“I really think that it was very wrong — very wrong — not to even tell me that there was an issue or a perceived issue with the job that I was doing until April 30,” Bilal said. “The bottom line is that if evaluations were done throughout the year, and I had known there were some issues, things might have been different. There were other (job) opportunities that came my way throughout the year that I declined to apply for because I wanted to make a difference here in Plainfield.”

“Still,” Bilal added, “I can hold my head up high and say I’m leaving the school better than it was when I got here.”

Belin–Pyles did not return multiple phone calls seeking comment Monday. Board of Education President Renata Hernandez declined to discuss Bilal’s employment at length, citing the confidential nature of personnel matters, but said the board’s decision “was not unanimous.”

“We supported the superintendent in her recommendation because we thought it was the best thing for the district,” Hernandez said.

Hernandez said Belin–Pyles has yet to recommend a replacement for Bilal, and it remains to be seen whether the high school will have an interim or a permanent principal for the 2011–12 school year. Board member Rasheed Abdul–Haqq said he “has a feeling” that the replacement will be Otis Brown, who served as principal of the high school from 2000 through 2005.

Plainfield interim Schools Superintendent Anna Belin-Pyles.
Abdul–Haqq said he supported Bilal and “thought that he could have stayed, and we could have worked with him,” but said he also supports Belin–Pyles and her judgment in the matter.

“She doesn’t want to keep people who just cut the mustard,” Abdul–Haqq said. “She wants really good leadership in order to move the district forward.”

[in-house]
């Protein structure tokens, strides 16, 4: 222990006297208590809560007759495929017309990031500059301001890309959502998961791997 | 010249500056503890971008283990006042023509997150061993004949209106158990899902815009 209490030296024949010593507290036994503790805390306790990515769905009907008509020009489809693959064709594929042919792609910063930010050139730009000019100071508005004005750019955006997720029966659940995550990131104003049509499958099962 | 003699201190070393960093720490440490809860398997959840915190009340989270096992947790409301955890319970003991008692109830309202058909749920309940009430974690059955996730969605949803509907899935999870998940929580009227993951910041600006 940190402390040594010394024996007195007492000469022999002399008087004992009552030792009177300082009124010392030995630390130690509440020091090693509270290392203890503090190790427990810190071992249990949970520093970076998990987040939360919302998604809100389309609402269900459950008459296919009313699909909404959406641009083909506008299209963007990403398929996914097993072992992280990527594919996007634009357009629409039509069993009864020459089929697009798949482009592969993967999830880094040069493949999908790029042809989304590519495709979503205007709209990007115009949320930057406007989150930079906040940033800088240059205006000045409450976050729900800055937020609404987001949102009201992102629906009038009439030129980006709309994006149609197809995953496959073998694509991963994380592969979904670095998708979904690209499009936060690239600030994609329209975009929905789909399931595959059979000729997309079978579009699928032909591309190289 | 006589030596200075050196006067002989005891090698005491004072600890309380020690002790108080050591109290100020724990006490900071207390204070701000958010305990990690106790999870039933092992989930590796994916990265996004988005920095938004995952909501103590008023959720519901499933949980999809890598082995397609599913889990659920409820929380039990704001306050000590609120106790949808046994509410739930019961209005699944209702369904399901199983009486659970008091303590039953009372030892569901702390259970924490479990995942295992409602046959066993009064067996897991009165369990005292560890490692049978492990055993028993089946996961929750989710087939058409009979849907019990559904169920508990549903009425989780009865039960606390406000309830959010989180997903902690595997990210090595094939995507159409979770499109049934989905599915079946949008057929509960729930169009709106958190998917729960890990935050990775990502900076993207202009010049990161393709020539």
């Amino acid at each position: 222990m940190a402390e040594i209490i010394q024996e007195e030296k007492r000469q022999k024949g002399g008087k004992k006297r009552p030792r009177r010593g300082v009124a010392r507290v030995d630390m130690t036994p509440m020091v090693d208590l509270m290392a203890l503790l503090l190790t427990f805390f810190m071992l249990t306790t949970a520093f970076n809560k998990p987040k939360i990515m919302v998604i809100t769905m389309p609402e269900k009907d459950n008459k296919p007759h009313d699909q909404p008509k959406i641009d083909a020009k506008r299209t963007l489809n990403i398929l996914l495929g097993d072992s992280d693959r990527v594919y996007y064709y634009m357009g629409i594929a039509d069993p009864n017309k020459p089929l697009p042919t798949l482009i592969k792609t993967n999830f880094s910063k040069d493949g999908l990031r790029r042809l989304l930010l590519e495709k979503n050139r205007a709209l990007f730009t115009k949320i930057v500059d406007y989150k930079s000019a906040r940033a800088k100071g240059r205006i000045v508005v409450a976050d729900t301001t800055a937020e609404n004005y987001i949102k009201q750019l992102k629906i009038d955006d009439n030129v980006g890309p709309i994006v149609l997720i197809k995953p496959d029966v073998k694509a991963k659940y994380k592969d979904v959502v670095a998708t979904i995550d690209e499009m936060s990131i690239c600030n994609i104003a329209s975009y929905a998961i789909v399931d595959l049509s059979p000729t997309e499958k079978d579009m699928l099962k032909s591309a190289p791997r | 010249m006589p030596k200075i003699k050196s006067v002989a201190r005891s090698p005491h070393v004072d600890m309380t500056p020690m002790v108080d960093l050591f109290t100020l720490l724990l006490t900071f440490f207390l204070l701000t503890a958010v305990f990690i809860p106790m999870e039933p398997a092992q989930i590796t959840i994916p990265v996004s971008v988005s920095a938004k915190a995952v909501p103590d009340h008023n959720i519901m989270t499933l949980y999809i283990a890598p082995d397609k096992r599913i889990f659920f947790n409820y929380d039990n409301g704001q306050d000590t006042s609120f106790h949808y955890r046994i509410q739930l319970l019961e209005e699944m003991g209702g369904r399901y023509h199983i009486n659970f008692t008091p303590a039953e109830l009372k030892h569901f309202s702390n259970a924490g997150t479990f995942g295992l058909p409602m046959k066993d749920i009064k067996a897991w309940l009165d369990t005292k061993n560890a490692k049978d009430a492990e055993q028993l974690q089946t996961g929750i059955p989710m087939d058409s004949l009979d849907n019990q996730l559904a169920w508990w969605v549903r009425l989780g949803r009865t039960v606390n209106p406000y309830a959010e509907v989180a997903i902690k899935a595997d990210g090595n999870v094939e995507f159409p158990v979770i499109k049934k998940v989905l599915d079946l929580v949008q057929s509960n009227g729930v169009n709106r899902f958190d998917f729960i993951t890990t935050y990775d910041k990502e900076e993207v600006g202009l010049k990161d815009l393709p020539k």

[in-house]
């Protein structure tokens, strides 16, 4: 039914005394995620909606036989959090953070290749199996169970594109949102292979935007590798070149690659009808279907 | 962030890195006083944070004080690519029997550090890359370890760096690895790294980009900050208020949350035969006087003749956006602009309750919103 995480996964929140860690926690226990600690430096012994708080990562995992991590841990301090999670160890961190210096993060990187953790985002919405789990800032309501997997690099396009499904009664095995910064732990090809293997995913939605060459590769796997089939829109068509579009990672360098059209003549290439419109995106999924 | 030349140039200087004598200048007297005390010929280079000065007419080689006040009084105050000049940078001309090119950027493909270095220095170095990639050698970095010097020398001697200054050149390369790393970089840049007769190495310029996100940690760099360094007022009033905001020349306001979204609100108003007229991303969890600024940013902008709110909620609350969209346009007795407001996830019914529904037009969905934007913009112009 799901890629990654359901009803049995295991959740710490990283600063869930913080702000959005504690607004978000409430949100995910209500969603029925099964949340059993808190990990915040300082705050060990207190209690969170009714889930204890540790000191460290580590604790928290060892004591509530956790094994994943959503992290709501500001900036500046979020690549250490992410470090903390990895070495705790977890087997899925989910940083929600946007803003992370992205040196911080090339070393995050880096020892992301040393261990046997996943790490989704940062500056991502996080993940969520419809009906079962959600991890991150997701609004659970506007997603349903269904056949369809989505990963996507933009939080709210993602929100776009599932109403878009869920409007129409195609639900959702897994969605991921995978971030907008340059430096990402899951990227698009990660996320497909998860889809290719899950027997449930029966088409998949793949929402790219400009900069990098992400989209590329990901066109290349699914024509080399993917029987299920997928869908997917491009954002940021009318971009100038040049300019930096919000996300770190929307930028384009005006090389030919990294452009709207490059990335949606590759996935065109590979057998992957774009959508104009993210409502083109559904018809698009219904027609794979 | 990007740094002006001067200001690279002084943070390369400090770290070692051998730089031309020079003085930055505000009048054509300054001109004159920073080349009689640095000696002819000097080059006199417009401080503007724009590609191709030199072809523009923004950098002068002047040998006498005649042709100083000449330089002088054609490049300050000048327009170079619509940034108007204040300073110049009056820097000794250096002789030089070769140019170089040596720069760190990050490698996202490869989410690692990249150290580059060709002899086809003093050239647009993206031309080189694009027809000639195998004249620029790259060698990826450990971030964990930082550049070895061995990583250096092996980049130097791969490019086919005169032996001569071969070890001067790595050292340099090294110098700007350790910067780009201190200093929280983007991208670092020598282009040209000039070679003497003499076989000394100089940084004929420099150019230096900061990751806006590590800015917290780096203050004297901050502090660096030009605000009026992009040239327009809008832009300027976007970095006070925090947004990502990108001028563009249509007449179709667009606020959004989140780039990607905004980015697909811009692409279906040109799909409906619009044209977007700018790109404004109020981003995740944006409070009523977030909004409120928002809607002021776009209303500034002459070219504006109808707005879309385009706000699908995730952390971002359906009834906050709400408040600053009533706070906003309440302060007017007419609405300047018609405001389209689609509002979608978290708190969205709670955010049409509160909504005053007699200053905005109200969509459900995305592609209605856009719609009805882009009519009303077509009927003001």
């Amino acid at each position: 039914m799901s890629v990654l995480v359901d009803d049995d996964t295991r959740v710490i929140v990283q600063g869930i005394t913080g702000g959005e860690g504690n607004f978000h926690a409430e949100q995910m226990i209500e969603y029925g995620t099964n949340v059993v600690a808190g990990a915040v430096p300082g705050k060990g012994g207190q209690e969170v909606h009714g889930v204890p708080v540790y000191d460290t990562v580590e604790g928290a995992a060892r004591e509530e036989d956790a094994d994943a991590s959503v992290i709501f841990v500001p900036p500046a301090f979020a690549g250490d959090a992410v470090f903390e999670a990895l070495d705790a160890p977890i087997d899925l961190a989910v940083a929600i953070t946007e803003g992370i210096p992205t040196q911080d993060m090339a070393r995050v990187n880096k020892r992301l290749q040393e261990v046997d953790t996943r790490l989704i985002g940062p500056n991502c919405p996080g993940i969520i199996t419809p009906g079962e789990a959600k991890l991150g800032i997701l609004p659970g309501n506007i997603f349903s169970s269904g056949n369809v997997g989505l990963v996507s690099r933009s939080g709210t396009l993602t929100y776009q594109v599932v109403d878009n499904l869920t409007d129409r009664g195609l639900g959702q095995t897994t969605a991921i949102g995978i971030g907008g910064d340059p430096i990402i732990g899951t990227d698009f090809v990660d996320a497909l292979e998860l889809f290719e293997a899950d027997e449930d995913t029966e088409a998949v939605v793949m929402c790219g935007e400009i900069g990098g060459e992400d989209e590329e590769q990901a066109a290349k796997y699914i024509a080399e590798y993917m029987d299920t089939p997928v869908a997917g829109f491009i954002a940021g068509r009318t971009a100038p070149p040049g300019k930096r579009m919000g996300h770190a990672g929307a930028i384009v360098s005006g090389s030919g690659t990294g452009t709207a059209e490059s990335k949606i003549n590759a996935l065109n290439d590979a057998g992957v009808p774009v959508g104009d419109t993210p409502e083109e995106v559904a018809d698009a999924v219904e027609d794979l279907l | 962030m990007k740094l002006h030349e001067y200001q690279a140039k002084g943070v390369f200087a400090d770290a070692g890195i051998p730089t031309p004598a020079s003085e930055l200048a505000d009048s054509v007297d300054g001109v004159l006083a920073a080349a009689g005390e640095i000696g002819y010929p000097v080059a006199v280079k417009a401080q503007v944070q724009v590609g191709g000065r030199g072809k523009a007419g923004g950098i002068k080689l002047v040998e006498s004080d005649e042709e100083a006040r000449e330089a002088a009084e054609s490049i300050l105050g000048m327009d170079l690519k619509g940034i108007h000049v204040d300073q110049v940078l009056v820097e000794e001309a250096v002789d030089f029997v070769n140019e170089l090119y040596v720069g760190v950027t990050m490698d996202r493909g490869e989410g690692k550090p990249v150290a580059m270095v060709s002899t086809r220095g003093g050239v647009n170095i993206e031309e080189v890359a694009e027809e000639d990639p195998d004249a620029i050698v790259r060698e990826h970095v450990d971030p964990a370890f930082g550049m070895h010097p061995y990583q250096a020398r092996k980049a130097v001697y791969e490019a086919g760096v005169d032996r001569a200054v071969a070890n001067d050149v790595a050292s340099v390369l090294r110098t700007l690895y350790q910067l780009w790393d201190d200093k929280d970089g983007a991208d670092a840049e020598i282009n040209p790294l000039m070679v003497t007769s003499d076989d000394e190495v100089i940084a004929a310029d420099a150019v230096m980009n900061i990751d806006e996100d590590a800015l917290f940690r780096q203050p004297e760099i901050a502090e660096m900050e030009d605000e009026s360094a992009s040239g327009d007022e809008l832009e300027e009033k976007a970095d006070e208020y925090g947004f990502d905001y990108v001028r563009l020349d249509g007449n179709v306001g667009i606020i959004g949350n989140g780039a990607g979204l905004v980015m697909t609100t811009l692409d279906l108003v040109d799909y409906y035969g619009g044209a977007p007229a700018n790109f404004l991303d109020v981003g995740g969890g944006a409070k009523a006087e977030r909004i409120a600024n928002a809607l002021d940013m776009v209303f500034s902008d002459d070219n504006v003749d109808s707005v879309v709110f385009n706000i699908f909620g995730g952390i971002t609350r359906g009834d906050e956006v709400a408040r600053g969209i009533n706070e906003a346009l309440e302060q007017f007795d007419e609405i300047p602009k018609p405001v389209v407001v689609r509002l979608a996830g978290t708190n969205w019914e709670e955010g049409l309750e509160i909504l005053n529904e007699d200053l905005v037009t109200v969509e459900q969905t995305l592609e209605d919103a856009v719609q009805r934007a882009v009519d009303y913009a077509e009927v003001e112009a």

Bilal and others during recent weeks have suggested that a factor holding the district back is a high rate of administrative turnover that has persisted for more than 40 years. The high school has experienced nearly two dozen changes in leadership since 1970, while a new superintendent could be the eighth different person to serve in that role since 2002.

Hernandez said no time frame currently is in place outlining the search process for a new superintendent, but added that details “definitely” will be made public by the end of the summer. Belin–Pyles and district Assistant Superintendent Caryn Cooper both are listed on Tuesday night’s board agenda to be renewed as interims for the 2011–12 school year, with salaries “to be announced” for each.

According to the agenda, Belin–Pyles has recommended contract renewals for the heads of all 14 district schools aside from the high school, including three principals who are being recommended to earn tenure following three years in their respective positions. All three vice principals at the high school also are being recommended for renewal.

“Obviously, there was a movement out there to remove me,” Bilal concluded, adding that he felt there were some “preconceived notions” that led to his dismissal and that a lack of communication from Belin–Pyles since her May 2010 appointment was “par for the course.”

“I know that the board members who didn’t vote for me didn’t look at the data. They didn’t look at anything,” Bilal said. “I wish Plainfield no ill will ... but after being there for three successful years, I think they treated me pretty badly.”